Guam's 'Water of Life' lives on
Stories of “moonshiners” hunted by the authorities have long been fodder for movies and TV shows. But in Asia, Africa and the Pacific Islands, people have been making their own liquor almost since the dawn of time, with nary a trace of the car chases and shotgun battles of American history and lore.
On Guam, it is called “tuba” (pronounced too-bah), or coconut sap, which was introduced to the island by Philippine farmers.
Unfortunately, Guam’s rush toward modernity and the ready availability of beer and other types of alcohol have turned tuba making into something of a dying art, according to a local practitioner, Antonio Blas, who learned the technique from his older brother after Blas retired as a teacher. He has passed on the knowledge to his son and a few other relatives but admits that the younger generation is not very interested in continuing the tradition.
Tuba is extracted from the tender, unopened tips of the floral branches of coconut trees. The branches must be tied downward for one to two weeks until they droop. Then the first cut is made to the tip, Blas explains. It takes two or three days to get the first sap, but then it begins to flow continuously with two daily cuts.
“You can make tuba out of any coconut tree,” Blas says, “but because of the work involved (climbing each tree twice a day), you must be very dedicated. It’s a seven day a week job.” A tree can produce about a gallon of tuba a day.
The sap begins fermenting immediately after collection due to natural yeasts in the air. Within six to eight hours, fermentation produces an aromatic liquor – sometimes called palm wine – of 4 to 6 percent alcohol content, according to the Food and Agriculture Organization of the United Nations. It is sweet and mildly intoxicating, or “tangy” as Blas calls it. Some people mix it with beer to get an alcohol taste, he says.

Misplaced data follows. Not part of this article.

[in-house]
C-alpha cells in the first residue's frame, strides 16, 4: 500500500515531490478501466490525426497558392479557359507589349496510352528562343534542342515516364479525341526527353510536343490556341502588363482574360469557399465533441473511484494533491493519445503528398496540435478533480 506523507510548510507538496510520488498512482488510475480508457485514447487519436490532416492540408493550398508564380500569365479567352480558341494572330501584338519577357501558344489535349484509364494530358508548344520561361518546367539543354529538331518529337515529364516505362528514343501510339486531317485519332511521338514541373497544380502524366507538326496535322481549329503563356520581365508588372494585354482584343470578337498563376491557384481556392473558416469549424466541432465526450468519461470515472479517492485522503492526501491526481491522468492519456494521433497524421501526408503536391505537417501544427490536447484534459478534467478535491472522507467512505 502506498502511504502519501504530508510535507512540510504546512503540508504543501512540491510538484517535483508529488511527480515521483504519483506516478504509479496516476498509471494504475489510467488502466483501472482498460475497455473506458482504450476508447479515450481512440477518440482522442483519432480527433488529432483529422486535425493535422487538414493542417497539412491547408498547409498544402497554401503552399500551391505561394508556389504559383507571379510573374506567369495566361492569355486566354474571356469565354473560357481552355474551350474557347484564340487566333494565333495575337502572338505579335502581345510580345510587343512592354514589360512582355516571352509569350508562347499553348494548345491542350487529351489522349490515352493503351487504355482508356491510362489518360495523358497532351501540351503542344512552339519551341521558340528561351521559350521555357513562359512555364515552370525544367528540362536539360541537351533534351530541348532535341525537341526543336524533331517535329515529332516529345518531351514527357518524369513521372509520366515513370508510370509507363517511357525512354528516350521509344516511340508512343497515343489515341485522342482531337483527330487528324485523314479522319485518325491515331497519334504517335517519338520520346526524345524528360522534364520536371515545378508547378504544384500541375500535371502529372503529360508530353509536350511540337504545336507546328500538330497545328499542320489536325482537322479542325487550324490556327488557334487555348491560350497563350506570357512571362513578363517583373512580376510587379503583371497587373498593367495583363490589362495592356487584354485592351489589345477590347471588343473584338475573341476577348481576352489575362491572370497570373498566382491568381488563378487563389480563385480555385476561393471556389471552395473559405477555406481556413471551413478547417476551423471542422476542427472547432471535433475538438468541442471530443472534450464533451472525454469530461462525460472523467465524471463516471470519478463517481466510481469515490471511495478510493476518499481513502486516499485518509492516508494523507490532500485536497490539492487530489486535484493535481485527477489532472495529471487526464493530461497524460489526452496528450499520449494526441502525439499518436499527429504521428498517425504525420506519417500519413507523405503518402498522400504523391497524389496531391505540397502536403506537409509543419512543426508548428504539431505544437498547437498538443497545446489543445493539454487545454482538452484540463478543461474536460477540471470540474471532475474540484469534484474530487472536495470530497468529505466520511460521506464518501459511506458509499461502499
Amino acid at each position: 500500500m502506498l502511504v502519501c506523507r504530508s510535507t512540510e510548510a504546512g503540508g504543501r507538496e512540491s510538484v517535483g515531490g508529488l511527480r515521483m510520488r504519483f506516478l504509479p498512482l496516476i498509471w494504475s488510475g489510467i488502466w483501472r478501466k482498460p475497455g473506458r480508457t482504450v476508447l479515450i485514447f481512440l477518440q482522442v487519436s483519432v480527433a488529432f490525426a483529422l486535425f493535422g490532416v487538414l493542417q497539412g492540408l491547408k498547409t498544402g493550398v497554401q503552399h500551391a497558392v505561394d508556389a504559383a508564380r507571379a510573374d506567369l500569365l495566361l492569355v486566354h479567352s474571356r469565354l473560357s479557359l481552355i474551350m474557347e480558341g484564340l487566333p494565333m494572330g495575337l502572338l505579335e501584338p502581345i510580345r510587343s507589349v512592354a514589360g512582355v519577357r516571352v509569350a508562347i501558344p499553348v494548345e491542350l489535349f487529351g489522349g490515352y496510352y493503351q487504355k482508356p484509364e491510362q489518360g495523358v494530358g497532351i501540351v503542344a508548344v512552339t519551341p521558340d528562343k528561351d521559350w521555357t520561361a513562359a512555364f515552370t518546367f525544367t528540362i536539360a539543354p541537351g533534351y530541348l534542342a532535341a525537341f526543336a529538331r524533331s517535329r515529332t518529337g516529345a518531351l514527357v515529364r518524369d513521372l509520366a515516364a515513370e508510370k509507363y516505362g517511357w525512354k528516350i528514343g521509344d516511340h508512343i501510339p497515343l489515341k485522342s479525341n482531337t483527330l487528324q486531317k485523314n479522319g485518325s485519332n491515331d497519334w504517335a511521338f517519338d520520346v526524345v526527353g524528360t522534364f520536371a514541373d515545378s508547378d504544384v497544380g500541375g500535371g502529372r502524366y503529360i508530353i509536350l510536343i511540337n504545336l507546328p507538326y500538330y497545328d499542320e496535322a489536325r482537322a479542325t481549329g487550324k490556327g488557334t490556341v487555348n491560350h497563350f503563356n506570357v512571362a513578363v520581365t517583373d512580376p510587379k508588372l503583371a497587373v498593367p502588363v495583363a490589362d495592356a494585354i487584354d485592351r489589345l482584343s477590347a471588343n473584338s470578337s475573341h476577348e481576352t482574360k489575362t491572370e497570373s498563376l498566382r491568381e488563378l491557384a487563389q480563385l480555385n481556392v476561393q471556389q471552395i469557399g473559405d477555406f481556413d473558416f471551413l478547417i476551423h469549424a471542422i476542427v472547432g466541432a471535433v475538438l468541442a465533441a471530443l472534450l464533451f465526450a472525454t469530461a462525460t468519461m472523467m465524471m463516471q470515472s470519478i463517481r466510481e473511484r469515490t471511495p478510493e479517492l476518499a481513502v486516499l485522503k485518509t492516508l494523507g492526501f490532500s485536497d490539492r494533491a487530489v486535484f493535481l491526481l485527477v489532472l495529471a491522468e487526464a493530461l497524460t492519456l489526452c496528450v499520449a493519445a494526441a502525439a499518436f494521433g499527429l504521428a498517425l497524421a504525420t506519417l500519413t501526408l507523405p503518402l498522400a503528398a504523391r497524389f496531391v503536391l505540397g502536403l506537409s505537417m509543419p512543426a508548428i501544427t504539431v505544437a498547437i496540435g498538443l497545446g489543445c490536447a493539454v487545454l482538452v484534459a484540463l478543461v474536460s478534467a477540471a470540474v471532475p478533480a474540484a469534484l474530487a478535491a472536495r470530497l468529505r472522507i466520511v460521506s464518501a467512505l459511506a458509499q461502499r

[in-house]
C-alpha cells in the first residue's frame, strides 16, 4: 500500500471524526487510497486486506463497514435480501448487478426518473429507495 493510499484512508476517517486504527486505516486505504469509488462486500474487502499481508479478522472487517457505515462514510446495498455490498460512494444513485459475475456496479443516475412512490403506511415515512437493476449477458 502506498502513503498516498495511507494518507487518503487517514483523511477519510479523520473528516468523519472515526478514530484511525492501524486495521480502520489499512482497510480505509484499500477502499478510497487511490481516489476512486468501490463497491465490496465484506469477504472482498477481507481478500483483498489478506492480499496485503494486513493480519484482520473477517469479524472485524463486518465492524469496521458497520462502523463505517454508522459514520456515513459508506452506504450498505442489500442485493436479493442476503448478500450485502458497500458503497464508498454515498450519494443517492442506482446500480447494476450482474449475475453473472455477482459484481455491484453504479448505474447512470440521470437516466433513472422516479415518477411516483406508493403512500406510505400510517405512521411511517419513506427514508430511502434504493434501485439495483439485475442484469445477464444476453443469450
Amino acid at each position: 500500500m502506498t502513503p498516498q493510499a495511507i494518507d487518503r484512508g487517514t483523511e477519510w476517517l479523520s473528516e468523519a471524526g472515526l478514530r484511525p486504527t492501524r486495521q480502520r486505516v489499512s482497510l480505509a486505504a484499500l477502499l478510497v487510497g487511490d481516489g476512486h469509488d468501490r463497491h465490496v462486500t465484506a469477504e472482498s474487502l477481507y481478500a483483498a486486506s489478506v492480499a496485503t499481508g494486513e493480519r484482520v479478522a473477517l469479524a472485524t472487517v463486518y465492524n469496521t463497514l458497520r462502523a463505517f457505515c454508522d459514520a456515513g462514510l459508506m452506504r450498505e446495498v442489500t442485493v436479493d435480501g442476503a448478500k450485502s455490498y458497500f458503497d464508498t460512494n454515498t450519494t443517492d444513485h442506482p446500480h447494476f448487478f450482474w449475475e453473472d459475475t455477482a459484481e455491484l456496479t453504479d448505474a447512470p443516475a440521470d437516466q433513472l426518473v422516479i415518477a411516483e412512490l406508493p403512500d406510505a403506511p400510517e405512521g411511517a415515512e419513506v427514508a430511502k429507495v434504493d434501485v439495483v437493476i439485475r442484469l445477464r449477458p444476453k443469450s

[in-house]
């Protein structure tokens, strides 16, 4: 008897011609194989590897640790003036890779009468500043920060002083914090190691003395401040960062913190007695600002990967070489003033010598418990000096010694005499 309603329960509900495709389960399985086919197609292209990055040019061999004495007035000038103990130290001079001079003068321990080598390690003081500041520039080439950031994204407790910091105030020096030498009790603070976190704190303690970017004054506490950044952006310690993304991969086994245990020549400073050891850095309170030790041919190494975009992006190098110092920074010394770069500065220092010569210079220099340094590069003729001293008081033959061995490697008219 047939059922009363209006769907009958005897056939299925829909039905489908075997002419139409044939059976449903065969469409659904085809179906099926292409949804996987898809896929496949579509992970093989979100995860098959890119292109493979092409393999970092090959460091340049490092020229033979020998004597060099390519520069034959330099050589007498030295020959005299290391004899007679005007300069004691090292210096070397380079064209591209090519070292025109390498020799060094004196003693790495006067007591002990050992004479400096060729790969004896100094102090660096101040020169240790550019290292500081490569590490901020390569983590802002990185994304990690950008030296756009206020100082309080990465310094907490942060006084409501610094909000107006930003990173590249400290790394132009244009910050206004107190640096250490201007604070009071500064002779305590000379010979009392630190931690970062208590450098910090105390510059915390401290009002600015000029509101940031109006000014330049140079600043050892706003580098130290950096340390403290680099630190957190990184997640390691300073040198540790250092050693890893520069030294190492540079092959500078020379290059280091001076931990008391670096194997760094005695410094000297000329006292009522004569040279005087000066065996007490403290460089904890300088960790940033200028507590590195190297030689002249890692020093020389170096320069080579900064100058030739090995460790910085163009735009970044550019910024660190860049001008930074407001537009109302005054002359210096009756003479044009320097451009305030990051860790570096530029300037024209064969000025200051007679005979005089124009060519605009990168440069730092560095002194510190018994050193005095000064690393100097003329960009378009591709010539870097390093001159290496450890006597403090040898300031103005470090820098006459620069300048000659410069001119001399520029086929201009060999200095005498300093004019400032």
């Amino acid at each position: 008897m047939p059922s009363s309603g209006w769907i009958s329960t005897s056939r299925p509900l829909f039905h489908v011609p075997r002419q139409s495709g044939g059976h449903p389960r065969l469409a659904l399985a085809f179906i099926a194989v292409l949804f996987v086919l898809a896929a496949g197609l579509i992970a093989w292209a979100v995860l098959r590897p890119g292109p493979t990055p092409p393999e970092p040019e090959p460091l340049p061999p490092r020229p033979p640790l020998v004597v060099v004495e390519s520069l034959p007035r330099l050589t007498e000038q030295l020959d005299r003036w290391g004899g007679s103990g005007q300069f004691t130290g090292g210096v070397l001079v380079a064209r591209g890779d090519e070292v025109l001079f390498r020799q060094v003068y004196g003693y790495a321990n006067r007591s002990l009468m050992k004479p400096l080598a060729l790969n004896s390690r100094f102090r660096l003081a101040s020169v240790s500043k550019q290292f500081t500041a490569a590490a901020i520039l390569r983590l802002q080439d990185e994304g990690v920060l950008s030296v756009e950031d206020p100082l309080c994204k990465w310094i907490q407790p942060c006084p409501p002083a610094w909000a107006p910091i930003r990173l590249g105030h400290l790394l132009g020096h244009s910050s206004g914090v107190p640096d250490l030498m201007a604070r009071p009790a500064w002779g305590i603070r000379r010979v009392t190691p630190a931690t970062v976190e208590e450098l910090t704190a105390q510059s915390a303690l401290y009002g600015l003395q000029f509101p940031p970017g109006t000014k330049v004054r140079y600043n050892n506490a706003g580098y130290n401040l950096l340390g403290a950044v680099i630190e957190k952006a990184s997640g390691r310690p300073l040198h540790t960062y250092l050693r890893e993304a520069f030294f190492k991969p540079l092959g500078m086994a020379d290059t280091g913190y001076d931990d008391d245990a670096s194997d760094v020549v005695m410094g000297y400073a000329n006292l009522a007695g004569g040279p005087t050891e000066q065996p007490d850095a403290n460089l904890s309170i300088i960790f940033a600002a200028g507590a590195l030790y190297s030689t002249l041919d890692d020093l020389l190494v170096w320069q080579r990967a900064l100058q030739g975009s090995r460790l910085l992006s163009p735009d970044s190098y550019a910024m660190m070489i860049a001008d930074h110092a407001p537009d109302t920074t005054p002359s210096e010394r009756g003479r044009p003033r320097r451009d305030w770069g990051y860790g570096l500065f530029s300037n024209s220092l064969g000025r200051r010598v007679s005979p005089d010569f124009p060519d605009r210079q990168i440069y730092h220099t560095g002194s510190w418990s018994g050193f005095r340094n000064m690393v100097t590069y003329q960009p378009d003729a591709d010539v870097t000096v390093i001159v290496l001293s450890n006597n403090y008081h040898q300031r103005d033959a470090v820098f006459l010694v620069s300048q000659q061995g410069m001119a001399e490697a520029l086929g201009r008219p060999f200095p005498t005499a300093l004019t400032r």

If you leave the liquid to ferment longer, it will turn into cooking vinegar in two to three months. It is used for salads and the “finadene” sauce commonly used in Guam cooking.
However, if you distill the sap, you can make “aguayente,” a 180-proof liquor that is almost pure alcohol. Making aguayente is also something of a lost art, and not too many people on Guam know how to do it, Blas says. A license is also required. It takes five or six gallons of sweet tuba to make one gallon of aguayente.
Before it ferments, tuba can be boiled and turned into a syrup that is used to make candy. It is also used to make “potu,” a steamed rice cake.
Of course, when it is fresh and unfermented, tuba juice makes a refreshing sweet drink.
Tuba can be purchased in different ways. A family that makes tuba may put a sign in front of their house saying it has some for sale. Sometimes trucks stop by the side of the road and sell their supply.
Blas gets his customers by word of mouth. “My tuba has no additives – no sugar, coconut juice or water. It’s pure,” he says. He supplies small fiesta parties and sometimes large ones like the fiesta in Dodedo. The Guam Visitors Bureau even orders some to offer tourists.
“When I cut my tuba and bring it down, I stick it in my refrigerator and cool it. If it is going off island, I freeze it and put it in a cooler (for shipment),” he says.
Blas, who served in the Marine Corps for nine years and in the Navy for 17 years, also keeps some tuba for personal use and for friends. “Whenever we have military people at parties, they enjoy having tuba.”
On Guam, the coconut tree is sometimes called the “tree of life” because it provides people with food, milk, materials for shelter, decorations and more. And while Blas and some others are still around, the coconut tree will also provide tuba, Guam’s “water of life.”